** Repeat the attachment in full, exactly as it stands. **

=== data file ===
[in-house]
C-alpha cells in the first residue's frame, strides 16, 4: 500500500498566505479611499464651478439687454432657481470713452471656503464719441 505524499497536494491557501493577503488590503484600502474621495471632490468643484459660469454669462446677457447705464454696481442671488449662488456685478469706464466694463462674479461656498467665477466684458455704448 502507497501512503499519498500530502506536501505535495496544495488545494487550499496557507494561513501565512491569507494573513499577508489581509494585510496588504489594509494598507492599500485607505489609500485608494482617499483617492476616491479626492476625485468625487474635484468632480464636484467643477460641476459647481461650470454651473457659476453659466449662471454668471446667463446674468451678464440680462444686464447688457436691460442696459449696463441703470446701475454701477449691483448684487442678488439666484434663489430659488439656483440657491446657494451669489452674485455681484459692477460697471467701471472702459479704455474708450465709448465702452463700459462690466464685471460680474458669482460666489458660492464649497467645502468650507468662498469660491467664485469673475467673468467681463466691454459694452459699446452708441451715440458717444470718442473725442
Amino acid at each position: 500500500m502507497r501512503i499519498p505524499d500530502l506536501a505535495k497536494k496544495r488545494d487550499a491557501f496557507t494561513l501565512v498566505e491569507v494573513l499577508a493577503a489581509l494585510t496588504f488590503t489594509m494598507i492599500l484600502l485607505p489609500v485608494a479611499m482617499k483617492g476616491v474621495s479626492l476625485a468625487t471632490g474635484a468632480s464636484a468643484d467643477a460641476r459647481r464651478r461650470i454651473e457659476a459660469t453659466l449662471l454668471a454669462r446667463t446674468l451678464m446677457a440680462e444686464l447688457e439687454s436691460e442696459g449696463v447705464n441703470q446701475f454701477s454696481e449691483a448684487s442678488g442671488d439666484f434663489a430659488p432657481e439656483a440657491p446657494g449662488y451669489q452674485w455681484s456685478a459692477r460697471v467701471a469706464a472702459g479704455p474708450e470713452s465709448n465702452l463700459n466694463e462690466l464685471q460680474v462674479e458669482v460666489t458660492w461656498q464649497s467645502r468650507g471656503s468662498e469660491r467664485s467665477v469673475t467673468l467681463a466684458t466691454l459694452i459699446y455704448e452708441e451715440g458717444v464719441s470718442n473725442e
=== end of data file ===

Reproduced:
[in-house]
C-alpha cells in the first residue's frame, strides 16, 4: 500500500498566505479611499464651478439687454432657481470713452471656503464719441 505524499497536494491557501493577503488590503484600502474621495471632490468643484459660469454669462446677457447705464454696481442671488449662488456685478469706464466694463462674479461656498467665477466684458455704448 502507497501512503499519498500530502506536501505535495496544495488545494487550499496557507494561513501565512491569507494573513499577508489581509494585510496588504489594509494598507492599500485607505489609500485608494482617499483617492476616491479626492476625485468625487474635484468632480464636484467643477460641476459647481461650470454651473457659476453659466449662471454668471446667463446674468451678464440680462444686464447688457436691460442696459449696463441703470446701475454701477449691483448684487442678488439666484434663489430659488439656483440657491446657494451669489452674485455681484459692477460697471467701471472702459479704455474708450465709448465702452463700459462690466464685471460680474458669482460666489458660492464649497467645502468650507468662498469660491467664485469673475467673468467681463466691454459694452459699446452708441451715440458717444470718442473725442
Amino acid at each position: 500500500m502507497r501512503i499519498p505524499d500530502l506536501a505535495k497536494k496544495r488545494d487550499a491557501f496557507t494561513l501565512v498566505e491569507v494573513l499577508a493577503a489581509l494585510t496588504f488590503t489594509m494598507i492599500l484600502l485607505p489609500v485608494a479611499m482617499k483617492g476616491v474621495s479626492l476625485a468625487t471632490g474635484a468632480s464636484a468643484d467643477a460641476r459647481r464651478r461650470i454651473e457659476a459660469t453659466l449662471l454668471a454669462r446667463t446674468l451678464m446677457a440680462e444686464l447688457e439687454s436691460e442696459g449696463v447705464n441703470q446701475f454701477s454696481e449691483a448684487s442678488g442671488d439666484f434663489a430659488p432657481e439656483a440657491p446657494g449662488y451669489q452674485w455681484s456685478a459692477r460697471v467701471a469706464a472702459g479704455p474708450e470713452s465709448n465702452l463700459n466694463e462690466l464685471q460680474v462674479e458669482v460666489t458660492w461656498q464649497s467645502r468650507g471656503s468662498e469660491r467664485s467665477v469673475t467673468l467681463a466684458t466691454l459694452i459699446y455704448e452708441e451715440g458717444v464719441s470718442n473725442e